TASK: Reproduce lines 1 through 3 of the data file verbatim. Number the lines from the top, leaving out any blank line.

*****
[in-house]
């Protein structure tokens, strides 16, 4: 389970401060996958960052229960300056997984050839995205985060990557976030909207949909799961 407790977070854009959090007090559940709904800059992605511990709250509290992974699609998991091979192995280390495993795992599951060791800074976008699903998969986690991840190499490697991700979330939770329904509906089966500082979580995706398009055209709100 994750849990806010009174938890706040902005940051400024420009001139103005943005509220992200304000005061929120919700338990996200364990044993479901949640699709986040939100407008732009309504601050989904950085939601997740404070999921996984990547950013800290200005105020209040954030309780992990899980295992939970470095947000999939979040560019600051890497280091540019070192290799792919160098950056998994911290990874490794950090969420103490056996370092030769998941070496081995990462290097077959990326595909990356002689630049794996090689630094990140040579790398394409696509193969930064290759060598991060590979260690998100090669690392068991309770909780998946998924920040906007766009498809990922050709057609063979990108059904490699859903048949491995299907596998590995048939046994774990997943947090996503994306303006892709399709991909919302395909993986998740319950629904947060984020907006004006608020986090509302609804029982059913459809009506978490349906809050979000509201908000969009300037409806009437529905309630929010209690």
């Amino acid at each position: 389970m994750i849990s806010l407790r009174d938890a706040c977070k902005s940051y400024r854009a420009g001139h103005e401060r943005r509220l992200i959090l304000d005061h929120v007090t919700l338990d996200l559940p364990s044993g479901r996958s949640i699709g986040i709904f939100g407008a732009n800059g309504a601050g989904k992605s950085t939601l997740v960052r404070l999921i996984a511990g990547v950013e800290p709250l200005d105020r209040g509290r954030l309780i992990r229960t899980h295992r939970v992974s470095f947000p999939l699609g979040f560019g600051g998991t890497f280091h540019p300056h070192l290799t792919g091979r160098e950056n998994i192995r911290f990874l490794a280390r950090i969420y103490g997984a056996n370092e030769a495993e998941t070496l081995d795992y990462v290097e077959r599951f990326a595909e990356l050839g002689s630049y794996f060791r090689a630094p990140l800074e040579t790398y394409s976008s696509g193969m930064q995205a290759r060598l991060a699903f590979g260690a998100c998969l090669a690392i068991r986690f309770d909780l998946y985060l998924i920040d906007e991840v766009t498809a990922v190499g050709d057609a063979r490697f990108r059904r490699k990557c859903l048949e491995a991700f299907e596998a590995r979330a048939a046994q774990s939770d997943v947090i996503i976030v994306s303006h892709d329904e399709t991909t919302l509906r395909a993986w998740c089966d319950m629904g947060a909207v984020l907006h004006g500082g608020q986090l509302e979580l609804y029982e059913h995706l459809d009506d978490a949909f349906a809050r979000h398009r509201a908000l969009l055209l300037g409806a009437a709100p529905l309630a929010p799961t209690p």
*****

[in-house]
């Protein structure tokens, strides 16, 4: 389970401060996958960052229960300056997984050839995205985060990557976030909207949909799961 407790977070854009959090007090559940709904800059992605511990709250509290992974699609998991091979192995280390495993795992599951060791800074976008699903998969986690991840190499490697991700979330939770329904509906089966500082979580995706398009055209709100 994750849990806010009174938890706040902005940051400024420009001139103005943005509220992200304000005061929120919700338990996200364990044993479901949640699709986040939100407008732009309504601050989904950085939601997740404070999921996984990547950013800290200005105020209040954030309780992990899980295992939970470095947000999939979040560019600051890497280091540019070192290799792919160098950056998994911290990874490794950090969420103490056996370092030769998941070496081995990462290097077959990326595909990356002689630049794996090689630094990140040579790398394409696509193969930064290759060598991060590979260690998100090669690392068991309770909780998946998924920040906007766009498809990922050709057609063979990108059904490699859903048949491995299907596998590995048939046994774990997943947090996503994306303006892709399709991909919302395909993986998740319950629904947060984020907006004006608020986090509302609804029982059913459809009506978490349906809050979000509201908000969009300037409806009437529905309630929010209690």
């Amino acid at each position: 389970m994750i849990s806010l407790r009174d938890a706040c977070k902005s940051y400024r854009a420009g001139h103005e401060r943005r509220l992200i959090l304000d005061h929120v007090t919700l338990d996200l559940p364990s044993g479901r996958s949640i699709g986040i709904f939100g407008a732009n800059g309504a601050g989904k992605s950085t939601l997740v960052r404070l999921i996984a511990g990547v950013e800290p709250l200005d105020r209040g509290r954030l309780i992990r229960t899980h295992r939970v992974s470095f947000p999939l699609g979040f560019g600051g998991t890497f280091h540019p300056h070192l290799t792919g091979r160098e950056n998994i192995r911290f990874l490794a280390r950090i969420y103490g997984a056996n370092e030769a495993e998941t070496l081995d795992y990462v290097e077959r599951f990326a595909e990356l050839g002689s630049y794996f060791r090689a630094p990140l800074e040579t790398y394409s976008s696509g193969m930064q995205a290759r060598l991060a699903f590979g260690a998100c998969l090669a690392i068991r986690f309770d909780l998946y985060l998924i920040d906007e991840v766009t498809a990922v190499g050709d057609a063979r490697f990108r059904r490699k990557c859903l048949e491995a991700f299907e596998a590995r979330a048939a046994q774990s939770d997943v947090i996503i976030v994306s303006h892709d329904e399709t991909t919302l509906r395909a993986w998740c089966d319950m629904g947060a909207v984020l907006h004006g500082g608020q986090l509302e979580l609804y029982e059913h995706l459809d009506d978490a949909f349906a809050r979000h398009r509201a908000l969009l055209l300037g409806a009437a709100p529905l309630a929010p799961t209690p």